Sylvester / Shepard, 2001

Skew Reduction Using Package

• Most clock network

latency occurs at global

level (largest distances

spanned)

• Latency ∝ Skew

• With reverse scaling,

routing low-RC signals

at global level becomes

more difficult & areaconsuming

Jan. 2003 ASPDAC03 - Physical Chip Implementation 66

Sylvester / Shepard, 2001


Skew Reduction Using Package

µP/ASIC

System

clock

Solder bump

substrate

⇒ Incorporate global clock

distribution into the package

⇒ Flip-chip packaging

allows for high density, low

parasitic access from

substrate to IC

• RC of package-level wiring up to 4

orders of magnitude smaller than onchip

wiring

• Global skew reduced

• Lower capacitance lower power

• Opens up global routing tracks

• Results not yet conclusive

Jan. 2003 ASPDAC03 - Physical Chip Implementation 67

Sylvester / Shepard, 2001

Useful Skew (= “cycle-stealing”)

Zero skew

FF fast FF slow FF

Useful skew

FF fast FF slow FF

Timing Slacks

hold setup hold setup

hold setup hold setup

Zero skew

• Global skew constraint

• All skew is bad

Useful skew

• Local skew constraints

• Shift slack to critical paths

Jan. 2003 ASPDAC03 - Physical Chip Implementation 68

W. Dai, UC Santa Cruz


Skew = Local Constraint

• Timing is correct as long as the signal

arrives in the permissible skew range

FF

D : longest path

d : shortest path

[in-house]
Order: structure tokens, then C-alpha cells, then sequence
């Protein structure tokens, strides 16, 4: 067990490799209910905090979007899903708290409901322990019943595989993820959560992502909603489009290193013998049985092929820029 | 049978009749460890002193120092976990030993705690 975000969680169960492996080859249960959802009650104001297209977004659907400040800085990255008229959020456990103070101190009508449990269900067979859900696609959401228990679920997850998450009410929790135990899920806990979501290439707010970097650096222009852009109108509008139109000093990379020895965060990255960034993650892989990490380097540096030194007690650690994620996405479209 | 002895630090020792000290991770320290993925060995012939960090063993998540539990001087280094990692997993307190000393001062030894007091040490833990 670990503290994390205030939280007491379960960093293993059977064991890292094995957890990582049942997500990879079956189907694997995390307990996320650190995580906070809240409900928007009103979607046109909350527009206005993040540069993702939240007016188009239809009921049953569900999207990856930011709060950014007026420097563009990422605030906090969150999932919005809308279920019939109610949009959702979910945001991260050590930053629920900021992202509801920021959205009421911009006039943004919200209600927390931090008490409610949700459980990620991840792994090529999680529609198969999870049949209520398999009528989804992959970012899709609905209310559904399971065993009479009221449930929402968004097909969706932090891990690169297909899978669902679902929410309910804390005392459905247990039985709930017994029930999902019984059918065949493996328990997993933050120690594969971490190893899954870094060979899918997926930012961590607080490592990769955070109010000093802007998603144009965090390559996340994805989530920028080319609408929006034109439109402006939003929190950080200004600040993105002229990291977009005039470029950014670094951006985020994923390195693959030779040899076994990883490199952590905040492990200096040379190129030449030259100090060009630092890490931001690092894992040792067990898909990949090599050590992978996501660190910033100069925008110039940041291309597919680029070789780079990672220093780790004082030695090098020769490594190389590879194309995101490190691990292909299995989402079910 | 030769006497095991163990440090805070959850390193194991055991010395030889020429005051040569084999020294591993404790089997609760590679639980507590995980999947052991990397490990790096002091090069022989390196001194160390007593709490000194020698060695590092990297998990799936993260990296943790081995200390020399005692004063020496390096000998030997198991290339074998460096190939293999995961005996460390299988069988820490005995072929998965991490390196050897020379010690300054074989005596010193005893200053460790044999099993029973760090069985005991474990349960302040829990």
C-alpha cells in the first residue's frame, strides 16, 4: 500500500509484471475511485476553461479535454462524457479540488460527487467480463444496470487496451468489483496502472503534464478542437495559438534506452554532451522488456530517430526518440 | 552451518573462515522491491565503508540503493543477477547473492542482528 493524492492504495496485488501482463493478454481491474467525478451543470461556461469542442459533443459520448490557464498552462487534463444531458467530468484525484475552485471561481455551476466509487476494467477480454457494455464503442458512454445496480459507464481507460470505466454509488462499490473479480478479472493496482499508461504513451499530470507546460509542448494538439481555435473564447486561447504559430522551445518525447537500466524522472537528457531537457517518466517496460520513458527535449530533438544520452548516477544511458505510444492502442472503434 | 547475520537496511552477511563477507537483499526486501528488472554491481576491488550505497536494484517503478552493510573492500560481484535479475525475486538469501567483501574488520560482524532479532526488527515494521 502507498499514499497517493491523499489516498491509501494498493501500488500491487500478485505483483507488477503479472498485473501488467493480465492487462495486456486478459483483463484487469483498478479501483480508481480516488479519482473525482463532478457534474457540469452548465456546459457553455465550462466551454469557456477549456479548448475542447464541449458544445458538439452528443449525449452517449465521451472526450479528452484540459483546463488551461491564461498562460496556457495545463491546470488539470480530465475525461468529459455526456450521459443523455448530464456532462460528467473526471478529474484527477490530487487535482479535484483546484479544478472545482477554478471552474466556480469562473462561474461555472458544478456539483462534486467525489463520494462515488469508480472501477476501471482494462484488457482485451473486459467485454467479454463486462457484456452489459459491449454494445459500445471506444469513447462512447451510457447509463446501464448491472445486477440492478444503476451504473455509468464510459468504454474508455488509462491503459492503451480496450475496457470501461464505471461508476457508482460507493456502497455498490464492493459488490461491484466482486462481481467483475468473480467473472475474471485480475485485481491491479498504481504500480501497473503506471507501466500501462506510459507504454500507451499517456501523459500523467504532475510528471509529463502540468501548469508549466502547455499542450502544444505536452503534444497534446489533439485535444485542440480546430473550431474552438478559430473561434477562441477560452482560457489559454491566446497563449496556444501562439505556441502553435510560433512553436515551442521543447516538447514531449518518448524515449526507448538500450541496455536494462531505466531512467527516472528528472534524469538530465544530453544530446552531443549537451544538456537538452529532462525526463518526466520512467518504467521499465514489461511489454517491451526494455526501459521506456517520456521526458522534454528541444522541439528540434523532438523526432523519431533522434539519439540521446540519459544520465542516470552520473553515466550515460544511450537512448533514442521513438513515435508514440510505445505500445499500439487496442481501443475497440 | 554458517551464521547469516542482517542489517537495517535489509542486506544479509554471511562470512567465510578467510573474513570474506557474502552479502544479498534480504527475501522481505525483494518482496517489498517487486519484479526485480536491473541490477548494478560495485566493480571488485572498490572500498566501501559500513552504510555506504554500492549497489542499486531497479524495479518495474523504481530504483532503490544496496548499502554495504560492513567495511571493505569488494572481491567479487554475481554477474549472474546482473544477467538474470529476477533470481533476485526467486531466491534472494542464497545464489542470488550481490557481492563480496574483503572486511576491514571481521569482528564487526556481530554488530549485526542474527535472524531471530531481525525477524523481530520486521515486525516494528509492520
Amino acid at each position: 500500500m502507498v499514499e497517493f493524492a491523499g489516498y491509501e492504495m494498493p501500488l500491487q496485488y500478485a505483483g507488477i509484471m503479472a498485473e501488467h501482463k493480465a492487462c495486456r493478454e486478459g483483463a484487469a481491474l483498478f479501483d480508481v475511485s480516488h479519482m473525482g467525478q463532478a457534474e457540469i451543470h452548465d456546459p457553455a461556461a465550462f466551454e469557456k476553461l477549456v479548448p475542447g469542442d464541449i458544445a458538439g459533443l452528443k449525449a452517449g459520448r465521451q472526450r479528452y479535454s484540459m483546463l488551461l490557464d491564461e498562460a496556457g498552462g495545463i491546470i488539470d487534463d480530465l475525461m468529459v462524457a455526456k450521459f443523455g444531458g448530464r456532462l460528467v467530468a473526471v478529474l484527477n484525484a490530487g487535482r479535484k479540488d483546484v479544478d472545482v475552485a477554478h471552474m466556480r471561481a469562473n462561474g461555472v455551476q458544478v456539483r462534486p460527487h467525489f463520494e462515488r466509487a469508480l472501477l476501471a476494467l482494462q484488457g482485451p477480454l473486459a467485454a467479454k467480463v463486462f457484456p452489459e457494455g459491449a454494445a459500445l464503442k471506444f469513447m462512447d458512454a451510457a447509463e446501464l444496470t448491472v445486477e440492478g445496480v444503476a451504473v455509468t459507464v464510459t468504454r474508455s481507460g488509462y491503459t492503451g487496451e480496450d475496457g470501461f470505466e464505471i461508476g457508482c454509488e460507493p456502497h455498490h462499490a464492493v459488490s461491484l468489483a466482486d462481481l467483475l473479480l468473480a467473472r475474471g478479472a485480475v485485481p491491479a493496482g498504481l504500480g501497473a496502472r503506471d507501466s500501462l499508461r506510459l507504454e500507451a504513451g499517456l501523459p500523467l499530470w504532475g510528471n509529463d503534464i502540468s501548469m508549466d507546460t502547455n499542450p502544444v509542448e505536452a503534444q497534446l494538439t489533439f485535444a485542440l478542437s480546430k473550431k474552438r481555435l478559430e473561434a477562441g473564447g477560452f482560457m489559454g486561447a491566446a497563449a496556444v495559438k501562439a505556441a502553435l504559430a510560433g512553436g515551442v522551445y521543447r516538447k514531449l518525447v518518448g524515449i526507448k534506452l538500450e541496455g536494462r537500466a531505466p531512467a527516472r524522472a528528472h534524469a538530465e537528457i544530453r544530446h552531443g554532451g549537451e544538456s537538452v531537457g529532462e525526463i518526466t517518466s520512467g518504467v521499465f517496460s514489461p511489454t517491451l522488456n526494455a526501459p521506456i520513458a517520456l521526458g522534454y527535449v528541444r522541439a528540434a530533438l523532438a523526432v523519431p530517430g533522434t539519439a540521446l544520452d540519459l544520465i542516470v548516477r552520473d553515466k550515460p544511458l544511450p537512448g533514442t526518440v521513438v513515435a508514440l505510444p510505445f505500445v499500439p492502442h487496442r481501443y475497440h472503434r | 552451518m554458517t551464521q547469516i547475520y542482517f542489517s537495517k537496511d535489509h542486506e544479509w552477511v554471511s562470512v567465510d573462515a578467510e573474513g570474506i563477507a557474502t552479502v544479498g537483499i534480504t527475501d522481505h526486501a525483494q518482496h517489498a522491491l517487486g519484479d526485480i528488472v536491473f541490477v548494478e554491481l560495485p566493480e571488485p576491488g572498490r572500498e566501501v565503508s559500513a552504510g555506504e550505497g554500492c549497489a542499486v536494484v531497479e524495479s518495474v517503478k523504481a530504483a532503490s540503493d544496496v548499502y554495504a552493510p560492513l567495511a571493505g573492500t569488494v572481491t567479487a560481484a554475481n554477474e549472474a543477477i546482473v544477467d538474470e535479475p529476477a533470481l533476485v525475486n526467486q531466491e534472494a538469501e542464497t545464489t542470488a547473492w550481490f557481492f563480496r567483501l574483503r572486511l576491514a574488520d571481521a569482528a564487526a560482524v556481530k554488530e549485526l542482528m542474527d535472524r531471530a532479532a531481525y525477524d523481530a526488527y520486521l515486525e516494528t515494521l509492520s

FF

-d + t hold < Skew < T period -D-t setup

race condition

safe

permissible range

cycle time violation

Jan. 2003 ASPDAC03 - Physical Chip Implementation 69

W. Dai, UC Santa Cruz

Skew Scheduling for Design

Robustness

• Design will be more robust if clock signal

arrival time is in the middle of permissible

skew range, rather than on the edge

FF FF FF

2 ns 6 ns T = 6 ns

2

4 0

4 0

-2

“0 0 0”: at verge of violation

“2 0 2”: more safety margin

Jan. 2003 ASPDAC03 - Physical Chip Implementation 70

W. Dai, UC Santa Cruz


Potential Advantages

• Reduce peak current consumption by

distributing the FF switch point in the range of

permissible skew

CLK

CLK

0-skew

U-skew

• Can exploit extra margin to increase clock

frequency or reduce sizing (= power)

Jan. 2003 ASPDAC03 - Physical Chip Implementation 71

W. Dai, UC Santa Cruz

Conventional Zero-Skew Flow

Synthesis

Placement

0-Skew Clock Synthesis

Clock Routing

Signal Routing

Extraction & Delay Calculation

Static Timing Analysis

Jan. 2003 ASPDAC03 - Physical Chip Implementation 72

W. Dai, UC Santa Cruz


Useful-Skew Flow

Existing Placement

U-Skew Clock Synthesis

Clock Routing

Permissible range generation

Initial skew scheduling

Clock tree topology synthesis

Clock net routing

Clock timing verification

Signal Routing

Extraction & Delay Calculation

Static Timing Analysis

Jan. 2003 ASPDAC03 - Physical Chip Implementation 73

W. Dai, UC Santa Cruz